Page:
I’d also suggest a super wide-angle lens. The shot below was taken at 24mm with a 24-70mm zoom. I had left the 15-30mm behind that particular morning and have regretted it a bit ever since for the additional options it would have provided.
We spent seven and a half hours in the forest canopy that day, as equally mesmerized by the forest of epiphytes growing on the trees as we were by the technicolor assortment of birdlife and the frequent calls of howler monkeys, often audible from miles away.
And it turns out howler monkeys might just be most enjoyable when they are miles away.
A Maze of Narrow Waters
Pablo and Donaldo guided the canoe gently around a bend, their paddles entering and exiting the water with soft, rhythmic burbles. Fifty meters in front of us, a low tree hung out over the narrow creek, its leaves rustling, branches quaking. We occasionally glimpsed flecks of cinnamon fur moving amongst the green.
“Howler monkeys,” Pablo whispered. “Just there.”
When we glided to within about 15 yards of the tree, it erupted, an organic landmine going off. Urine rained down in impressive, well-hydrated streams. Poo bomblets landed just off the bow. I have action shots that aren’t appropriate for a family publication.
That was, though, precisely the point of the canoe. You were one with the environment, an intimate part of the action. We saw a pair of hauntingly beautiful, cream-colored woodpeckers from the canoe on two separate evenings, both times in light low enough that it strained the camera’s ability to focus. They clung to small trunks just a couple of feet above water level. Then there was the sloth, mottled brown and gray, barely visible only 20 yards away. That ability to move slowly and silently through the depths of the forest was incredibly valuable.
That said, canoes do have their downsides. They’re inherently unstable. My wife once gave us a refreshing dunk in the Galapagos. I had not, fortunately, brought a camera with us while paddling that day. But if you’re on the water with your gear, the potential is always there for things to go a bit pear-shaped.
At one point, I glanced over at a spindly sapling jutting from a bank that we were about to brush against. There, sitting atop one of the broad leaves closest to the canoe, was a bullet ant. Bullet ants are three-quarters of an inch long and have the most painful sting in the animal kingdom, feeling, apparently, just about like you’ve been shot. The searing pain lasts unabated for twenty-four hours. If he’d gotten into the canoe, I might well have gotten out. And then there was the fishing spider that we spotted hunting from an old log out over the creek, not so dangerous, but with a leg span large enough to grasp onto your face from one ear to the other, he was still a little imposing.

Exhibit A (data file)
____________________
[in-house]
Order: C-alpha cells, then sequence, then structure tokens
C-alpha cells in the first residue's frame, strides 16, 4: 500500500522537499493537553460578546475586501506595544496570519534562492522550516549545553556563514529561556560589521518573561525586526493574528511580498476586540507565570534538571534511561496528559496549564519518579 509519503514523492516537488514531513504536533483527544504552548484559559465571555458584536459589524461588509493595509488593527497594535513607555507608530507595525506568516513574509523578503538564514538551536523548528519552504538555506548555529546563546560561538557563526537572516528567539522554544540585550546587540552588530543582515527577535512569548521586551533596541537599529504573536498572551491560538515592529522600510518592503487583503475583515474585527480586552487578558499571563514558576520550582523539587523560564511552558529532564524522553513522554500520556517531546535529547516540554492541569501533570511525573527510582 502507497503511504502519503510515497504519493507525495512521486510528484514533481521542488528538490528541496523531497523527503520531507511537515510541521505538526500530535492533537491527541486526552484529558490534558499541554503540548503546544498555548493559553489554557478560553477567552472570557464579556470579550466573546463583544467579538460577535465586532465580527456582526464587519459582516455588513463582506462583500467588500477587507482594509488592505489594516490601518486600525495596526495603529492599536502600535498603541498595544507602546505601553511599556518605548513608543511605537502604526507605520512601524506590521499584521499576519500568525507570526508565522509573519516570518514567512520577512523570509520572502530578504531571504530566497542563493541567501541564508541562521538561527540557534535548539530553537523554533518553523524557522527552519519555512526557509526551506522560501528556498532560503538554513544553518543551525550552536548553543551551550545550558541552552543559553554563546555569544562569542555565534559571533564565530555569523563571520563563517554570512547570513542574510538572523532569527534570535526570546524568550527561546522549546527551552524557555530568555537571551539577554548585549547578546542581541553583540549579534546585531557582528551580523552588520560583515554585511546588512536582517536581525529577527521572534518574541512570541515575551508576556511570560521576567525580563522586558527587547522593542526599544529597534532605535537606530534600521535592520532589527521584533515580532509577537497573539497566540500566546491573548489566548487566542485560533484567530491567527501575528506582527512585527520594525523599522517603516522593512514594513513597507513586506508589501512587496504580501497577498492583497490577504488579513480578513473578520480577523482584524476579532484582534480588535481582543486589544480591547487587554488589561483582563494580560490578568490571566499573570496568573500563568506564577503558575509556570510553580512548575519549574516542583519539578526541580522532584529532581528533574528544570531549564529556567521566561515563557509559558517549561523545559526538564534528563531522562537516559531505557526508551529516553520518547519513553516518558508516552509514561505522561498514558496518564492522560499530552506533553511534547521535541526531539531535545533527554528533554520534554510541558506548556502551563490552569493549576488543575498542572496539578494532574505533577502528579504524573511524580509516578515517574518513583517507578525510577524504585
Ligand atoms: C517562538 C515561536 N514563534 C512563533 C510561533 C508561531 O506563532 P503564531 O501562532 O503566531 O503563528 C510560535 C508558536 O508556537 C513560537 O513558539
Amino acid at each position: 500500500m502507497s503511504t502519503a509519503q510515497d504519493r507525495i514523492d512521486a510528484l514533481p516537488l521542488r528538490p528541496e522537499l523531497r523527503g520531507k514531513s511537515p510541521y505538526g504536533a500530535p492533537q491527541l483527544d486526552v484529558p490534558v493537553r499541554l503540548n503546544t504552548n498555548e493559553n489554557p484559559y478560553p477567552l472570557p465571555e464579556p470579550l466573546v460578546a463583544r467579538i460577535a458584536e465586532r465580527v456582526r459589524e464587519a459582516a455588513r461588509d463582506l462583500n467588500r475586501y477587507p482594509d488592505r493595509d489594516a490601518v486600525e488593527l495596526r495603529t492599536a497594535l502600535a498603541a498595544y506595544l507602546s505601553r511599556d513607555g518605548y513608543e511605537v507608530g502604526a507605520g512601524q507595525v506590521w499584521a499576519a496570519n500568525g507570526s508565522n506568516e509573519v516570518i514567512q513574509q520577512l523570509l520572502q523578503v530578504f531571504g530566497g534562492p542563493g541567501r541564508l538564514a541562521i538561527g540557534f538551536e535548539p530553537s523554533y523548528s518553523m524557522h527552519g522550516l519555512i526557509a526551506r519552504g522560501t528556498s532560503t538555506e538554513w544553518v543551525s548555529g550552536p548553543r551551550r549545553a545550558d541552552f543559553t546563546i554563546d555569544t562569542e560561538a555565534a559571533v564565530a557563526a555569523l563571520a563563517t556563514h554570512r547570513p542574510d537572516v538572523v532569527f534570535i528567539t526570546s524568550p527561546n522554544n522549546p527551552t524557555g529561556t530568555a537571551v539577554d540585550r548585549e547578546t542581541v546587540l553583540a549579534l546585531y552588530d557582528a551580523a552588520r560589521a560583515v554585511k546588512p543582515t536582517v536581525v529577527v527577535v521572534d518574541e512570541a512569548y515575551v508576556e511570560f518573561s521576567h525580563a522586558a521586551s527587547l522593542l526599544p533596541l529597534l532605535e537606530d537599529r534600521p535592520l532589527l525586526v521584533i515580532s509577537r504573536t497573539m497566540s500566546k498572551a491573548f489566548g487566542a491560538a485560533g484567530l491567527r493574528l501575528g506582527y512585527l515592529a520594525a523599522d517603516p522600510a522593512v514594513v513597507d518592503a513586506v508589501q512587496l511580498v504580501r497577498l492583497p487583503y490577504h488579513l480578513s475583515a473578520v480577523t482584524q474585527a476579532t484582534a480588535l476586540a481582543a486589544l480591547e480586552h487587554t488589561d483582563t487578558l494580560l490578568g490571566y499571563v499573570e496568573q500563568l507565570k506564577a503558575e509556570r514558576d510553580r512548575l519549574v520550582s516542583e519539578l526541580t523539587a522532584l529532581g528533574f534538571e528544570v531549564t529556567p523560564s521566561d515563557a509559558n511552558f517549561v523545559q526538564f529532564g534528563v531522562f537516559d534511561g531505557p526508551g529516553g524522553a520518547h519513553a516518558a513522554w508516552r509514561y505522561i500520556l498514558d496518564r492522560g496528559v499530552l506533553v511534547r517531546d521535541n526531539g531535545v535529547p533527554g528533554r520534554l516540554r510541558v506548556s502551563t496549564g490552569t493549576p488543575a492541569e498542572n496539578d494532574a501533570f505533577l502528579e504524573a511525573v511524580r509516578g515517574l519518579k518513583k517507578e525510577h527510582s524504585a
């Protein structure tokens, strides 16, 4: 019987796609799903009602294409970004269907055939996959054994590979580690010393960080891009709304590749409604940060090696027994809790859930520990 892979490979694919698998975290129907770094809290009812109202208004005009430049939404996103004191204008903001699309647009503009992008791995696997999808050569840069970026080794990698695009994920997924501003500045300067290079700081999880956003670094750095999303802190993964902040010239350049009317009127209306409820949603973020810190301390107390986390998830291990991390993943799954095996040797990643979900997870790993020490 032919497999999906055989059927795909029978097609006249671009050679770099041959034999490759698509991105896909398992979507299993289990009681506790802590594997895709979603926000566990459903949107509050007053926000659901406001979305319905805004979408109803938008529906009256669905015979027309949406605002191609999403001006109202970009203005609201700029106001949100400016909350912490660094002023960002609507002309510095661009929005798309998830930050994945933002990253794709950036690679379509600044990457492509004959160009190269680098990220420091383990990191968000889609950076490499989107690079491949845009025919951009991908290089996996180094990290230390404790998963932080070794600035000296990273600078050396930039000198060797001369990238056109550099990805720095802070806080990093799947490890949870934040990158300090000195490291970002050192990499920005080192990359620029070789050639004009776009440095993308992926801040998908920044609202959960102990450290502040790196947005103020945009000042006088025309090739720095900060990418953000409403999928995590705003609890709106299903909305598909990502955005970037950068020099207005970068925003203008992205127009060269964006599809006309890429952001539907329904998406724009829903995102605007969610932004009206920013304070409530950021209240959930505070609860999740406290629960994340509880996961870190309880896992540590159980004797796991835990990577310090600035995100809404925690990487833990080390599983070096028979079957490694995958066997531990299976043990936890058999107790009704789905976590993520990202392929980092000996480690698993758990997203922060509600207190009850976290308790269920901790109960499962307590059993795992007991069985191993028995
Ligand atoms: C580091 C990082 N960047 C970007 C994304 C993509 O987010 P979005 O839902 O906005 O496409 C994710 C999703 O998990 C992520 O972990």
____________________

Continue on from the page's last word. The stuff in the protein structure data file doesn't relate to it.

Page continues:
As a result, we backed images up daily. Sometimes, multiple times a day, each time making copies onto multiple external hard drives, rugged ones. One of the drives additionally allowed backups to be performed without the need for a computer, as there’s no reason the laptop couldn’t fail, too. When we’re in cities or towns, areas where the risk of theft may be a little higher, we carry the hard drives in separate bags, one in a daypack that’s always strapped to me, the other in a piece of luggage that’s more likely to remain in a hotel room during the day.
A Walk Into the Most Biodiverse Forest in the World
In addition to being home to two uncontacted tribes, Yasuni National Park is perhaps the most biodiverse place on Earth. It’s home to one third of all amphibian and reptile species in the entire Amazon basin, as well as a third of all bird species. A single hectare of the forest there can contain 100,000 different insect species, about the same number as found across the entirety of North America.
All that exuberant growth does pose some interesting possibilities and challenges, however. Having spent just a tiny bit of time there, I now understand how people get lost. Pushing just a couple of meters off from even a well-worn trail can render it completely invisible. Get confused, turned around, take a few more steps in the wrong direction, and you very quickly have less than a one in four chance of ever finding the path again unless you have the presence of mind to think through the next few moments of your life very, very carefully.